Anyone who stands in the chilly air of a shopping mall on a summers day in the Gulf, watching their children snowboard down an artificial ski slope or sluice through the flues of an indoor water park, could be forgiven for thinking that wealth and human ingenuity have conquered nature.
It is not quite a delusion. Oil and gas income has paid for an escape from the reality of outdoors for several decades now. At vast expense, the August heat is kept at bay behind treated glass and insulated walls, air-conditioning units grinding day and night. Sweet water no longer comes from wells but arrives bottled and crated at the docks or is extracted from seawater and pumped from energy-hungry desalination plants on the coast.
In the literature of the sun-baked Middle East, paradise is a cool garden with running water. In that respect, the pleasure domes of Dubai or Kuwait City are heirs to the sultans shady courtyard and fountain. But they come at a far greater cost. Drive a few miles west from Manama and you find the dusty
remains of ancient, natural springs where many middle-aged Bahrainis remember bathing as kids. The groundwater is gone, drained by industry, private farms and demand for modern luxuries such as flush toilets and swimming pools. An artificial paradise has replaced a natural oasis.
Crude oil and natural gas have underpinned the rise of modern civilisation in the Gulf, but these resources will run out within a few generations. The challenge is to sustain living standards beyond that horizon. Diversification is usually posited as the solution. Certainly, having a broad-based economy rather than one dependent on a single dwindling resource sounds like a good idea. However, the quest for diversity is a great deal more challenging than it may first seem.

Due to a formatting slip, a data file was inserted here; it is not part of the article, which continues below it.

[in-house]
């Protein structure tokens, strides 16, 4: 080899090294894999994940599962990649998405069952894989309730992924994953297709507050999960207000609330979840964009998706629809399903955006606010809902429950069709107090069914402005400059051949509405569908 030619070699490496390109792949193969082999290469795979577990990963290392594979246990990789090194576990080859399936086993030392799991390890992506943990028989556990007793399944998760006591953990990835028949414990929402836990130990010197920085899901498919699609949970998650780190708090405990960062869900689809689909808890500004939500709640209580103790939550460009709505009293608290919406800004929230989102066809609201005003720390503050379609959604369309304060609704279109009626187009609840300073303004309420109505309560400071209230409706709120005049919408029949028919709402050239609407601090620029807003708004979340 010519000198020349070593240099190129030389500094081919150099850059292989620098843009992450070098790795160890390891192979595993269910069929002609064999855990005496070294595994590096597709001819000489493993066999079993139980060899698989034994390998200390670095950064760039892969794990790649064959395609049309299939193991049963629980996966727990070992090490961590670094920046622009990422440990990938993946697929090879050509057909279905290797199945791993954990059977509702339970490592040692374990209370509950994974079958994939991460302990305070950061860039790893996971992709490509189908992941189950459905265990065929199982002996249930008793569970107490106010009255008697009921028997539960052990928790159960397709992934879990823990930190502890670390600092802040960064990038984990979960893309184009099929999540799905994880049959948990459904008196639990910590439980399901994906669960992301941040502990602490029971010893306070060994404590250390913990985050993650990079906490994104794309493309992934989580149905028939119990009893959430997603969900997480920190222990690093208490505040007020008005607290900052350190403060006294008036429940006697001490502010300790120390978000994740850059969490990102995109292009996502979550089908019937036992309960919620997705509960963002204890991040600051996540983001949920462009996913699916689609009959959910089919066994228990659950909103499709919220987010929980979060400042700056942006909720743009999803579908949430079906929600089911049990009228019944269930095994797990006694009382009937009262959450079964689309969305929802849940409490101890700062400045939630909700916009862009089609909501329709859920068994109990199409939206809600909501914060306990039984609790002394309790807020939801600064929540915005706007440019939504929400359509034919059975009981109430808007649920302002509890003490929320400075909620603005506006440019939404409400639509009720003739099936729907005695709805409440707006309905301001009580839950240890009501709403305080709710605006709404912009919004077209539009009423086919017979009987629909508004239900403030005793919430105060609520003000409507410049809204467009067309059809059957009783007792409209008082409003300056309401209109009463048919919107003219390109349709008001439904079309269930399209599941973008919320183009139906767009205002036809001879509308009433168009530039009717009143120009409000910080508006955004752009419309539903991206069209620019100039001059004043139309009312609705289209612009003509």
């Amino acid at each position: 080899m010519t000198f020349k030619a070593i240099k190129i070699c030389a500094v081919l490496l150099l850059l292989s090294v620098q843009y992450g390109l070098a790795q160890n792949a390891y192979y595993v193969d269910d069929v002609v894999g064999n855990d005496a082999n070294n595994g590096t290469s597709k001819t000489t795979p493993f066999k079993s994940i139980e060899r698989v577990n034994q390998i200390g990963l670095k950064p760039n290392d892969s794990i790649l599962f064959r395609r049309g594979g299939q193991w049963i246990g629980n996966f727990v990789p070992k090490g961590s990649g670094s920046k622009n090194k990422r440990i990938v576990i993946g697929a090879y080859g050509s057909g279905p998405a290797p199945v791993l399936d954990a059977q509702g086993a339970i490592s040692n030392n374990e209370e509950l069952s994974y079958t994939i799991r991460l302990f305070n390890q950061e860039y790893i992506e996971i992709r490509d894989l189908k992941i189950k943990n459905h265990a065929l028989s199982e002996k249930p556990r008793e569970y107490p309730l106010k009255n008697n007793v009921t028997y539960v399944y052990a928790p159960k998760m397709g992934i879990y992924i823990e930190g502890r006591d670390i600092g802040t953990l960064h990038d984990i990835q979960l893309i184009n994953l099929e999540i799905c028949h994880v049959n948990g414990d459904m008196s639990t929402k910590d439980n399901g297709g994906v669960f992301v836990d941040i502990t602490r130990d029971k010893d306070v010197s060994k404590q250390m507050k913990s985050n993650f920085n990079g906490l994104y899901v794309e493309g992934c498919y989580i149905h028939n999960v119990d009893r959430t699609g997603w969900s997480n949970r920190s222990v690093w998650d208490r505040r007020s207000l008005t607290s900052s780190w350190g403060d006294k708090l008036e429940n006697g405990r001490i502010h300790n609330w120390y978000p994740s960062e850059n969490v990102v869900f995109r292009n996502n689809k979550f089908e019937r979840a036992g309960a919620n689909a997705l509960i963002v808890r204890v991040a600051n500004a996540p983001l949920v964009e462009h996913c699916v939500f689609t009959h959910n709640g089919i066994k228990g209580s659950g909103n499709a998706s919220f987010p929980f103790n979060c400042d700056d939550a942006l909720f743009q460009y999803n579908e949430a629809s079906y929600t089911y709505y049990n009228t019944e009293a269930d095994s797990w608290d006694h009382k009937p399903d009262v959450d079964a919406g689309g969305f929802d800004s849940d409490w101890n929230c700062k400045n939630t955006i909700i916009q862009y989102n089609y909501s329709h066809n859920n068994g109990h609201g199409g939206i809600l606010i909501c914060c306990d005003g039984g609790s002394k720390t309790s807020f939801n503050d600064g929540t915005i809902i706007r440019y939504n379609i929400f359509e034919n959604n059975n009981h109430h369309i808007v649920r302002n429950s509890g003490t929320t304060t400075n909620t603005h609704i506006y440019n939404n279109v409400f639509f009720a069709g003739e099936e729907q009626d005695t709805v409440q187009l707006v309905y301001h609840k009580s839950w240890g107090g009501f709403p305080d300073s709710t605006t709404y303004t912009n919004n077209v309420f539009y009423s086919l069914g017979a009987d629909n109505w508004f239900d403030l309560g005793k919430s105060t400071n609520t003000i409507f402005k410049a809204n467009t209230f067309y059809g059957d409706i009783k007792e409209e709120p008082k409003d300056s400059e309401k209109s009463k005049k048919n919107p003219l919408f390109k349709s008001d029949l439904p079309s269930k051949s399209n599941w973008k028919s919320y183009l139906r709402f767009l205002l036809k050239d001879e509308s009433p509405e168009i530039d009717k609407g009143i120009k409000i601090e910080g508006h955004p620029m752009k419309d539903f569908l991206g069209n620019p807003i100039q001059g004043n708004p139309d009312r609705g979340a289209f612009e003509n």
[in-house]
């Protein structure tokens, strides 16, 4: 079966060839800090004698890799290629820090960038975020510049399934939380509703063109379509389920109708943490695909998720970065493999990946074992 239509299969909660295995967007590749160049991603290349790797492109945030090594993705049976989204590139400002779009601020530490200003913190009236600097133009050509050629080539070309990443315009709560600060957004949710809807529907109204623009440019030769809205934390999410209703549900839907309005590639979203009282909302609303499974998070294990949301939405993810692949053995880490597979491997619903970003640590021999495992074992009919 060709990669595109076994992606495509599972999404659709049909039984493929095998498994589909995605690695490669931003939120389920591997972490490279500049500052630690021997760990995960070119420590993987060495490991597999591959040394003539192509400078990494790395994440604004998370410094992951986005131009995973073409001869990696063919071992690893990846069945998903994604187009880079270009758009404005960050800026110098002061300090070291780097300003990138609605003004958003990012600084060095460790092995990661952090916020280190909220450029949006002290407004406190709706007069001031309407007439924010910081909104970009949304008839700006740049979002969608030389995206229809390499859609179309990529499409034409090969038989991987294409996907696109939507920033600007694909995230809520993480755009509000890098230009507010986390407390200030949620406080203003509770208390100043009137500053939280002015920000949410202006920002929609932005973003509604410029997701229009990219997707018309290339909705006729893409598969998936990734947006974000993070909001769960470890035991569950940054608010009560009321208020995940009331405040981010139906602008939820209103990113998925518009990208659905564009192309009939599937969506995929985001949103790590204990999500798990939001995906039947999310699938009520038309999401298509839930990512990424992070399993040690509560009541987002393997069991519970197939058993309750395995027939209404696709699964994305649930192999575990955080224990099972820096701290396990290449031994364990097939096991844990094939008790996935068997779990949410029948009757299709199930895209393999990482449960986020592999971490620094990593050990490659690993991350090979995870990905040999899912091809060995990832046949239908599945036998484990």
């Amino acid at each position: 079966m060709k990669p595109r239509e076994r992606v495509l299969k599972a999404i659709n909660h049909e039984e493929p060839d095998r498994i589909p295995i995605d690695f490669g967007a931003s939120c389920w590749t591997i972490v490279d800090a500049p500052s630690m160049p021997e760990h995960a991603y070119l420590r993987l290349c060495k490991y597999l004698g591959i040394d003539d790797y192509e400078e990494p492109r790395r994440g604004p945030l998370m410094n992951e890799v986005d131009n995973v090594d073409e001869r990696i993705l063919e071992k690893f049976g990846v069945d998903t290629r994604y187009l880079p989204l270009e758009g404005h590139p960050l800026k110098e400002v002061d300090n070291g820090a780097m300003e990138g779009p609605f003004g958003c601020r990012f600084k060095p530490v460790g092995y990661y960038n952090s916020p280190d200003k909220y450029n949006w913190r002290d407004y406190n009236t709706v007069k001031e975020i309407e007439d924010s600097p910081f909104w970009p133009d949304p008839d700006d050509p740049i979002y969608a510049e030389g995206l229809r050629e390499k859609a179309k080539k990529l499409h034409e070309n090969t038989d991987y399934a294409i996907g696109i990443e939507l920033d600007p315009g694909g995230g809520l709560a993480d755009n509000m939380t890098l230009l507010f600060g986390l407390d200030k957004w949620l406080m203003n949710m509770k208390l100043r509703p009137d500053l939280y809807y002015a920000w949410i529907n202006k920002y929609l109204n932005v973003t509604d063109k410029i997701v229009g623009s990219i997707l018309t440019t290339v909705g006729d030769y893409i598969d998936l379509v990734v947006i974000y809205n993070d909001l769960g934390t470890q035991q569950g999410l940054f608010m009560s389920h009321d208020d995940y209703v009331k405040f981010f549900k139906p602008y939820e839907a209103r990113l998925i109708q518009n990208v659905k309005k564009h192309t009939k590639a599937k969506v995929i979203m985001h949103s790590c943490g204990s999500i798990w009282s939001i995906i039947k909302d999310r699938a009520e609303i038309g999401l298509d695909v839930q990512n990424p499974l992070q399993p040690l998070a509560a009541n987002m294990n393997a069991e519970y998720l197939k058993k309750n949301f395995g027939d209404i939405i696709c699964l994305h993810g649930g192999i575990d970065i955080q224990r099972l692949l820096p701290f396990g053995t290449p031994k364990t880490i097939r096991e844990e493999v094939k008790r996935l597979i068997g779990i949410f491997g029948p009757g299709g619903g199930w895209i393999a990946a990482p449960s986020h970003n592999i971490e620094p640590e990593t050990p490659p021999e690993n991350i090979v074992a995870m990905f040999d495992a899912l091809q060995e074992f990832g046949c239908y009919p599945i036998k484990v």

Take as an example Bahrain, which was the first of the Arab Gulf states to strike oil in 1931 and also the first to exhaust its reserves. Declining production in the 1970s spurred the government to look at other ways of structuring its economy, using the waste gas once flared off by the oil trade to fuel new industries such as aluminium and petrochemicals production.
Bahrain has one of the most varied economies in the region
The result today is that Bahrain has one of the most varied economies in the region, with a modest manufacturing base and decades-old factories and smelting plants. But its attempts to diversify away from oil and gas have hit a snag. Local industries still depend on the very fuels from which Bahrain is supposed to be weaning itself. Aluminium production, for example, is so energy intensive that the metal is often referred to as frozen gas. Desalination and electricity production both of which are rising sharply due to population growth are also heavily reliant on gas feedstock, which is now in such short supply it has to be imported.
Many other Gulf states find themselves in the same predicament, stuck at the first hurdle in the race to diversify. At current rates, demand for gas across the GCC states is likely to rise by more than 50 per cent to 400 billion cubic metres in the two decades ending 2030, according to energy consultant IHS. Yet there is not much to go around. Even Kuwait and the UAE, two of the worlds biggest crude oil producers, are currently forced to follow Bahrains example and import gas from their neighbours.